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Human Interest

Catholic Church Gives Out Heroin Antidote Narcan at Family Festival

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Courtesy Jeremy Bauer

An Ohio church hosting a family festival added a new element to the festivities this year: handing out Narcan, the nasal spray used as an antidote for people overdosing on heroin and other opioids.

Jeremy Bauer, the church operations manager at Holy Family Parish in Cincinnati said he decided to offer the drug after witnessing three people within a few weeks overdose on heroin in front of his church and nearby.

“It was a bold step,” Bauer tells PEOPLE. “We’re showing there’s no shame that this (overdoses) is really happening.”

Jeremy Bauer
Jeremy Bauer
Courtesy Jeremy Bauer

The festival at the 133-year-old Catholic church has been taking place for decades, usually seeing hundreds of people enjoying bands, food, and carnival games. But among the cake walks, Bingo games and face painting this year was a booth where fest-goers could pick up a two-dose box of Narcan, the brand name of naloxone, which can reverse opioid overdoses.

Volunteers gave away about 70 packages of Narcan, which is available over the counter in Ohio and other states. The festival, which was open to the church’s 400 families as well as the public, attracted a diverse crowd including “older Anglos, African-Americans, and Latinos,” Bauer says. “Addiction doesn’t hold any prejudices,” he says.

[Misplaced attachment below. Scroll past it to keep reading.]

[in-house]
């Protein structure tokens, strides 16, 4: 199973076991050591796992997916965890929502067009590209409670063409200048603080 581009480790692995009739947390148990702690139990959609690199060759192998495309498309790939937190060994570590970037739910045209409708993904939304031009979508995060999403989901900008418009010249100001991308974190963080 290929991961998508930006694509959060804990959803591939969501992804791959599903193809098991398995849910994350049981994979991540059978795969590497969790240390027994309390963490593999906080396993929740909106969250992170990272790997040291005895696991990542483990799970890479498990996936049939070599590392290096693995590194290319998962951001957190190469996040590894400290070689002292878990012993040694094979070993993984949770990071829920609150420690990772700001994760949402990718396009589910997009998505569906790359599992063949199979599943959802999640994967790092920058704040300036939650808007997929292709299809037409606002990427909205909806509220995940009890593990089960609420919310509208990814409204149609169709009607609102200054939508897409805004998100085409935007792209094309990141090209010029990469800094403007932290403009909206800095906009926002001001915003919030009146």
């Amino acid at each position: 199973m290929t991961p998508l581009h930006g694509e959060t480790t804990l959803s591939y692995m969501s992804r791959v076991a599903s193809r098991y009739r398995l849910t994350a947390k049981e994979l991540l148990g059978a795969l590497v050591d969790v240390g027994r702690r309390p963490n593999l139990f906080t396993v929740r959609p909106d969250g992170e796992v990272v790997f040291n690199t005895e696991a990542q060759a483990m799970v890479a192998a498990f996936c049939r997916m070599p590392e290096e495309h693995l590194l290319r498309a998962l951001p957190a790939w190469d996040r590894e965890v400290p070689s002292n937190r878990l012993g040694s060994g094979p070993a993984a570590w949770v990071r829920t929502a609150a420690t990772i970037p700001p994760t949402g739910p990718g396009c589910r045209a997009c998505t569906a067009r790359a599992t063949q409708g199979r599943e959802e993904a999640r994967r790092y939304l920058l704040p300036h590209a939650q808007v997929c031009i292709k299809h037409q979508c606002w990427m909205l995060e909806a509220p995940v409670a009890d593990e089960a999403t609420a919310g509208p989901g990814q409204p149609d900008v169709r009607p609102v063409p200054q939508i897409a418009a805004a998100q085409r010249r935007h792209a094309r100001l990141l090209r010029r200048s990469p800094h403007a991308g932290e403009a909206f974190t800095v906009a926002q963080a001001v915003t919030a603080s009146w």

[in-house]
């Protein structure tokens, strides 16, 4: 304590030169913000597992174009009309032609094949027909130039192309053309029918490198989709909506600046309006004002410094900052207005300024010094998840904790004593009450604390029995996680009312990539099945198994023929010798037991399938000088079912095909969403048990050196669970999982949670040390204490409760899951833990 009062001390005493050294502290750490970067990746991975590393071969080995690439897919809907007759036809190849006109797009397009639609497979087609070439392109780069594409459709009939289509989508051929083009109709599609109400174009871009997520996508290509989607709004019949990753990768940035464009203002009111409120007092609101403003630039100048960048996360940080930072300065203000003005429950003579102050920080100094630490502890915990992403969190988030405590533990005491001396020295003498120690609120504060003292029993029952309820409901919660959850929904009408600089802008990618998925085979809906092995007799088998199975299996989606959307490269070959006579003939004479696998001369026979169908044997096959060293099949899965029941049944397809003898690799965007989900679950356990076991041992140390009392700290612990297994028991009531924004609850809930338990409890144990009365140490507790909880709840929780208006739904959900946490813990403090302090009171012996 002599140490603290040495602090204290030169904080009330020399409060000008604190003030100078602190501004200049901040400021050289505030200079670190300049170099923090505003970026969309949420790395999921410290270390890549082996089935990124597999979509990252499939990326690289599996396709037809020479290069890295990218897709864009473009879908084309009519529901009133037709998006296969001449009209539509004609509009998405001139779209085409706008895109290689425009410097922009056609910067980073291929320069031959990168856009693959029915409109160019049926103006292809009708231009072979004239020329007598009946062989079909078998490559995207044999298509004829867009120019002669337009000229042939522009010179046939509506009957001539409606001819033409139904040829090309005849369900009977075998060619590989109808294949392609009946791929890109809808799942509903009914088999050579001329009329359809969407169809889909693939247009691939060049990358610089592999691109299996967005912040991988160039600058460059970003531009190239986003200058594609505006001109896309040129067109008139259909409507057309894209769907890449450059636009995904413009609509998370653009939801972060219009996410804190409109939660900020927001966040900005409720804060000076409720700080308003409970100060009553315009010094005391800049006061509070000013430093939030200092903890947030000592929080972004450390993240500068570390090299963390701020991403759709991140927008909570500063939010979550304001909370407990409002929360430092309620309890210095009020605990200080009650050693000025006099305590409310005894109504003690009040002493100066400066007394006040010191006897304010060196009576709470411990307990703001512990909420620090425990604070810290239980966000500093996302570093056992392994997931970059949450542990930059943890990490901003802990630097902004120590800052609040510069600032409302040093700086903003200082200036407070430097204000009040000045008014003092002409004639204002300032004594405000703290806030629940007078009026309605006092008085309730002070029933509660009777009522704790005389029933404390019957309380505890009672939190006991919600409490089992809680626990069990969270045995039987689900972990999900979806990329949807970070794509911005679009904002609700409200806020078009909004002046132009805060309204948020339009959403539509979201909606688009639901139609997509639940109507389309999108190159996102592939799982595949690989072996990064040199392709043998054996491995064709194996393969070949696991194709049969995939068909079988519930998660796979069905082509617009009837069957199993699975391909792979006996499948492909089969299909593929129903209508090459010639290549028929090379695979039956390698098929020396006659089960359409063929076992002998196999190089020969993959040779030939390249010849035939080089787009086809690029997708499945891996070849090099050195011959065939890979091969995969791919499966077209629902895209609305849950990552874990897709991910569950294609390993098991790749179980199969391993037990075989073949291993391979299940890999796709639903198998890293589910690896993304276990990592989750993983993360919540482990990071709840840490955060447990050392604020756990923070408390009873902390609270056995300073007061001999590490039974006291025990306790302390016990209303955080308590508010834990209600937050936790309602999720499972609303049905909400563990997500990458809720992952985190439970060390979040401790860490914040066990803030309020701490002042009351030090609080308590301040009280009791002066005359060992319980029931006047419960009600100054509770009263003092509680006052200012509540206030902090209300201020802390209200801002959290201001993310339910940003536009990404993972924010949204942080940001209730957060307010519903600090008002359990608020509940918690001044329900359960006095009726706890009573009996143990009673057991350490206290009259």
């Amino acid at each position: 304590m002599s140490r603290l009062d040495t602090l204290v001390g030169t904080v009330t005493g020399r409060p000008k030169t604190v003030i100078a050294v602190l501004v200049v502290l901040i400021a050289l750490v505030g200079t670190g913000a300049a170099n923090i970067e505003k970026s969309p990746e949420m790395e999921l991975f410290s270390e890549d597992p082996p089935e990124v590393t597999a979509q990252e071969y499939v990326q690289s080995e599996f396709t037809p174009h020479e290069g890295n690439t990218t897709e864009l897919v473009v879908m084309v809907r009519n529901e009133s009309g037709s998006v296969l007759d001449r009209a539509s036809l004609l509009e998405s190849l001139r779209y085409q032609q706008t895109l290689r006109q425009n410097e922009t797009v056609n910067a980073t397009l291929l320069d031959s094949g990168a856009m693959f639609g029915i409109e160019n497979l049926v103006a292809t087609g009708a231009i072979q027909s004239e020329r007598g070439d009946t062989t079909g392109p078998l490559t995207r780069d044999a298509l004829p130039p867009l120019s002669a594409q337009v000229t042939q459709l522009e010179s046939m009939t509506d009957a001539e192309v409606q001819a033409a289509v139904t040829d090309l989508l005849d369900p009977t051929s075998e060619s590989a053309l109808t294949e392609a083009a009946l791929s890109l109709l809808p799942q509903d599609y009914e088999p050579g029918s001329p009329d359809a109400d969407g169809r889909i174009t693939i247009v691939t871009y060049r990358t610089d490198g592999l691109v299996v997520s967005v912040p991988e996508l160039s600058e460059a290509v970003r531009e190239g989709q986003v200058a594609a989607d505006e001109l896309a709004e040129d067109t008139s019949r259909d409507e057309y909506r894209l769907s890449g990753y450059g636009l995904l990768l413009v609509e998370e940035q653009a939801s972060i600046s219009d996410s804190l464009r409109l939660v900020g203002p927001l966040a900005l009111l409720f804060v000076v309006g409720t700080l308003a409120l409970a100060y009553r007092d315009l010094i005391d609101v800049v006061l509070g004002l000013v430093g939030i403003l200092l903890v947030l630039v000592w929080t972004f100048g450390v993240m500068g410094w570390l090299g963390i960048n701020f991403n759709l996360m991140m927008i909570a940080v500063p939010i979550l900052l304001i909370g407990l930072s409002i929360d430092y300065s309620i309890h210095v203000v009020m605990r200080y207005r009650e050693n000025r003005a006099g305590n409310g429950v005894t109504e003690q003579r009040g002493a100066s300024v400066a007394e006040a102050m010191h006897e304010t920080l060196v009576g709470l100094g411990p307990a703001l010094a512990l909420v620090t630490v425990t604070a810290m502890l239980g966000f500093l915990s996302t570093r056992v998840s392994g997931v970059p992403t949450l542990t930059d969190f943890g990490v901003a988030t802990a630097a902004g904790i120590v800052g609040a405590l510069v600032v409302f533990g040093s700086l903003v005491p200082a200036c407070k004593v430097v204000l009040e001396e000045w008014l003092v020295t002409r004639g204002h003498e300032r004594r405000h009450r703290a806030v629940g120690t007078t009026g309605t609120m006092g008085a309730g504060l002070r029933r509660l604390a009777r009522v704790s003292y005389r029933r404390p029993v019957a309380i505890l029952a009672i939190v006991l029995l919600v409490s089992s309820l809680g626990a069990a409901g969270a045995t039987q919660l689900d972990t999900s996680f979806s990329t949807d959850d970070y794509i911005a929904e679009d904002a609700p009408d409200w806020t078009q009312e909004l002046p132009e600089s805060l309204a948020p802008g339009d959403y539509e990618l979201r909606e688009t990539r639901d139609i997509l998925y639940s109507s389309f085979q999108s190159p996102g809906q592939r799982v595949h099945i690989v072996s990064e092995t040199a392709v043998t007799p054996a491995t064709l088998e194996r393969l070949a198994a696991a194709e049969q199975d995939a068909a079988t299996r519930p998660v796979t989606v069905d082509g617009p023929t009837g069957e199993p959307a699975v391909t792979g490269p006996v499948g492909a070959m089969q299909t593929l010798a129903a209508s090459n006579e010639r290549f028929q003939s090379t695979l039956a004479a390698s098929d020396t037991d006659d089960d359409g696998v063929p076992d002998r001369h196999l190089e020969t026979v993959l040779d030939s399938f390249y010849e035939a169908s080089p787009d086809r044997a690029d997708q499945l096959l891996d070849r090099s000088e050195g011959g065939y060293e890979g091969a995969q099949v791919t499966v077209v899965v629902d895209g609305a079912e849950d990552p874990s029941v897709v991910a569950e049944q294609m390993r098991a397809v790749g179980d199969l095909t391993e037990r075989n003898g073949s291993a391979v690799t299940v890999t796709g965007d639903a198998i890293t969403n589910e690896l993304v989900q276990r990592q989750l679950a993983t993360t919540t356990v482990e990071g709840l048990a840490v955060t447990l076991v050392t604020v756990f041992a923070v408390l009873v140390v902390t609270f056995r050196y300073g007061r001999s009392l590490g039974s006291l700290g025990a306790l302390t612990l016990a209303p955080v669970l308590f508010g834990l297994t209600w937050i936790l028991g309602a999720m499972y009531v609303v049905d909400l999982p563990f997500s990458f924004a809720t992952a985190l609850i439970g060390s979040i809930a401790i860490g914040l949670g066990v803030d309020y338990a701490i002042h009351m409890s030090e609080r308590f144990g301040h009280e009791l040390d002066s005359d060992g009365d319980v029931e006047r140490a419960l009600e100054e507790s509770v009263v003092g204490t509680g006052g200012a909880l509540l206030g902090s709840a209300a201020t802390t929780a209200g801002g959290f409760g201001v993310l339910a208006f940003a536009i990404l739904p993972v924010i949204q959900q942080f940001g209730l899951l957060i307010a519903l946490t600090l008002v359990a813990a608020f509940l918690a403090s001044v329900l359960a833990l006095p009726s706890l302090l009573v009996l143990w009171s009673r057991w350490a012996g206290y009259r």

The move to combat overdoses highlights how widespread the opioid epidemic has become, ensnaring celebrities like Prince and everyday people alike.

Bauer, 30, who previously worked at an addiction treatment center, says he was looking for a way bring attention and help for the issue after he looked out the window of his church office one day and saw a woman face-down on a lawn in the midst of a heroin overdose. Within the next couple of weeks he came upon two other people overdosing in public, he said.

Around the same time, he got a call from a community outreach specialist at the Ohio Attorney General’s office who was trying to find new avenues for getting out the word out about opioids, he said. They decided the June family festival was a good venue for distributing the Narcan kits, which were paid for through grants, he said.

“This is a social justice response to people on the margins, the people suffering from addiction,” Bauer says. “Most of the people thought it was great.”

Narcan, he added, is only an emergency lifesaving toolbut drug users need additional treatment.

“My hope,” Bauer says, “is to save lives and rebuild families.”